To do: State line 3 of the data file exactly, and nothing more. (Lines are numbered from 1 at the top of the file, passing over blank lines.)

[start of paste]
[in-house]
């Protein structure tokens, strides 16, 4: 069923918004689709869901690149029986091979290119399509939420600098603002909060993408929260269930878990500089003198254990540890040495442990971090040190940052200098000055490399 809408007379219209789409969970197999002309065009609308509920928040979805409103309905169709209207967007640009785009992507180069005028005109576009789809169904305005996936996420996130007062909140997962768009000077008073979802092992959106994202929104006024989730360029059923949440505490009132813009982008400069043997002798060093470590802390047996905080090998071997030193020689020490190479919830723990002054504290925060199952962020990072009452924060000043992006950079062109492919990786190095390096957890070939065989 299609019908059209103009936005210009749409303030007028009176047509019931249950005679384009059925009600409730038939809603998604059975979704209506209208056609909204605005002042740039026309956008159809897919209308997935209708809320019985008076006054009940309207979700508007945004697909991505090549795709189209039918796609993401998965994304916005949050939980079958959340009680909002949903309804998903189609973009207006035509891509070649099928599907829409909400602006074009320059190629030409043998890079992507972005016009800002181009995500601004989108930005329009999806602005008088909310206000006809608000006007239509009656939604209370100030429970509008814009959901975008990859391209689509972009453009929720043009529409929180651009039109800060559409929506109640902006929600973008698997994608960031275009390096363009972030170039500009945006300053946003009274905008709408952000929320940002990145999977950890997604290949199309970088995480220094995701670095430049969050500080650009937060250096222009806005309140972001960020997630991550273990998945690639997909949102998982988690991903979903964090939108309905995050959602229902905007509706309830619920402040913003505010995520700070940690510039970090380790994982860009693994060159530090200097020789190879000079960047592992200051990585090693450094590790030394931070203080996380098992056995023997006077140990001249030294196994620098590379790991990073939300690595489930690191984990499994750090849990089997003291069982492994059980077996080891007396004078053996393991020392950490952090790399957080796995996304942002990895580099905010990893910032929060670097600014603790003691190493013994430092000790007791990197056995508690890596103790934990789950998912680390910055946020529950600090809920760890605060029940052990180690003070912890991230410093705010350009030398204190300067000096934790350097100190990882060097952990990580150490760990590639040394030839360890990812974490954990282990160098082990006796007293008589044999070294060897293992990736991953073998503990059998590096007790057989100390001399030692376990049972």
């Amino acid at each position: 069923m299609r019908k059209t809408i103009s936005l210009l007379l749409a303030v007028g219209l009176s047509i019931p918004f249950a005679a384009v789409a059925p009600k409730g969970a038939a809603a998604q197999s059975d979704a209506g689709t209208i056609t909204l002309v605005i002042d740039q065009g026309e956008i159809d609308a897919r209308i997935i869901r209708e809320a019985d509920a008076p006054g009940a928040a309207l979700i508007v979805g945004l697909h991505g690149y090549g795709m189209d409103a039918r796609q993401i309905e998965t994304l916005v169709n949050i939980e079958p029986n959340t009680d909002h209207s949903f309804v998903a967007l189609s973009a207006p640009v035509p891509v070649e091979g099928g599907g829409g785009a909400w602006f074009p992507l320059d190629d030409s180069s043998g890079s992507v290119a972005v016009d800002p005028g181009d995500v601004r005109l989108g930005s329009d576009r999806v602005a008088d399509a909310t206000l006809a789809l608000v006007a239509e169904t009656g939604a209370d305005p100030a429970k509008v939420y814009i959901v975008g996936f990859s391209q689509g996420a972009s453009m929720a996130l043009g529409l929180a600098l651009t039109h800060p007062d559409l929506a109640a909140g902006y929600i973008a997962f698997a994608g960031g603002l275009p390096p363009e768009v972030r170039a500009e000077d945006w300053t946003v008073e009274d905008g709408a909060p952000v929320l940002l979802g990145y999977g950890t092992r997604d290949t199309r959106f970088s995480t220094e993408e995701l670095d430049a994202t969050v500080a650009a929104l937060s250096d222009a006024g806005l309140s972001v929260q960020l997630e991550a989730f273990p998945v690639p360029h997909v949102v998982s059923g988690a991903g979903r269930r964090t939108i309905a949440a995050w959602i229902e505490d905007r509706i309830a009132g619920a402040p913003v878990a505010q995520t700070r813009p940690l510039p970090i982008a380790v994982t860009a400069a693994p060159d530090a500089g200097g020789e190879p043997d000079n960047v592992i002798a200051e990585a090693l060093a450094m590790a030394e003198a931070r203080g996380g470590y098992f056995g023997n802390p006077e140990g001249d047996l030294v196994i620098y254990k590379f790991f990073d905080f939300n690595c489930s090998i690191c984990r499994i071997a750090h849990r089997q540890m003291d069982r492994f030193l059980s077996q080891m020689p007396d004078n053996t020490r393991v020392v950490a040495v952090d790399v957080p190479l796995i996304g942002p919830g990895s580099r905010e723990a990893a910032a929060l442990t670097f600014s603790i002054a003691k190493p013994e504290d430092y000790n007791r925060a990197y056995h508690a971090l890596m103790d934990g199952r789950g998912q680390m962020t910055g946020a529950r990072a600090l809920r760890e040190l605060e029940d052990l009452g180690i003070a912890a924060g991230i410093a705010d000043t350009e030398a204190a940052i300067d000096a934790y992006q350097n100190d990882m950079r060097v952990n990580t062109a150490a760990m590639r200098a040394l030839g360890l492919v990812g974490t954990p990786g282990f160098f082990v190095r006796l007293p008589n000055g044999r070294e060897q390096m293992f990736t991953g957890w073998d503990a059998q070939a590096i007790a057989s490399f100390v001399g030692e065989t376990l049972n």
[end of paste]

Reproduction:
């Amino acid at each position: 069923m299609r019908k059209t809408i103009s936005l210009l007379l749409a303030v007028g219209l009176s047509i019931p918004f249950a005679a384009v789409a059925p009600k409730g969970a038939a809603a998604q197999s059975d979704a209506g689709t209208i056609t909204l002309v605005i002042d740039q065009g026309e956008i159809d609308a897919r209308i997935i869901r209708e809320a019985d509920a008076p006054g009940a928040a309207l979700i508007v979805g945004l697909h991505g690149y090549g795709m189209d409103a039918r796609q993401i309905e998965t994304l916005v169709n949050i939980e079958p029986n959340t009680d909002h209207s949903f309804v998903a967007l189609s973009a207006p640009v035509p891509v070649e091979g099928g599907g829409g785009a909400w602006f074009p992507l320059d190629d030409s180069s043998g890079s992507v290119a972005v016009d800002p005028g181009d995500v601004r005109l989108g930005s329009d576009r999806v602005a008088d399509a909310t206000l006809a789809l608000v006007a239509e169904t009656g939604a209370d305005p100030a429970k509008v939420y814009i959901v975008g996936f990859s391209q689509g996420a972009s453009m929720a996130l043009g529409l929180a600098l651009t039109h800060p007062d559409l929506a109640a909140g902006y929600i973008a997962f698997a994608g960031g603002l275009p390096p363009e768009v972030r170039a500009e000077d945006w300053t946003v008073e009274d905008g709408a909060p952000v929320l940002l979802g990145y999977g950890t092992r997604d290949t199309r959106f970088s995480t220094e993408e995701l670095d430049a994202t969050v500080a650009a929104l937060s250096d222009a006024g806005l309140s972001v929260q960020l997630e991550a989730f273990p998945v690639p360029h997909v949102v998982s059923g988690a991903g979903r269930r964090t939108i309905a949440a995050w959602i229902e505490d905007r509706i309830a009132g619920a402040p913003v878990a505010q995520t700070r813009p940690l510039p970090i982008a380790v994982t860009a400069a693994p060159d530090a500089g200097g020789e190879p043997d000079n960047v592992i002798a200051e990585a090693l060093a450094m590790a030394e003198a931070r203080g996380g470590y098992f056995g023997n802390p006077e140990g001249d047996l030294v196994i620098y254990k590379f790991f990073d905080f939300n690595c489930s090998i690191c984990r499994i071997a750090h849990r089997q540890m003291d069982r492994f030193l059980s077996q080891m020689p007396d004078n053996t020490r393991v020392v950490a040495v952090d790399v957080p190479l796995i996304g942002p919830g990895s580099r905010e723990a990893a910032a929060l442990t670097f600014s603790i002054a003691k190493p013994e504290d430092y000790n007791r925060a990197y056995h508690a971090l890596m103790d934990g199952r789950g998912q680390m962020t910055g946020a529950r990072a600090l809920r760890e040190l605060e029940d052990l009452g180690i003070a912890a924060g991230i410093a705010d000043t350009e030398a204190a940052i300067d000096a934790y992006q350097n100190d990882m950079r060097v952990n990580t062109a150490a760990m590639r200098a040394l030839g360890l492919v990812g974490t954990p990786g282990f160098f082990v190095r006796l007293p008589n000055g044999r070294e060897q390096m293992f990736t991953g957890w073998d503990a059998q070939a590096i007790a057989s490399f100390v001399g030692e065989t376990l049972n």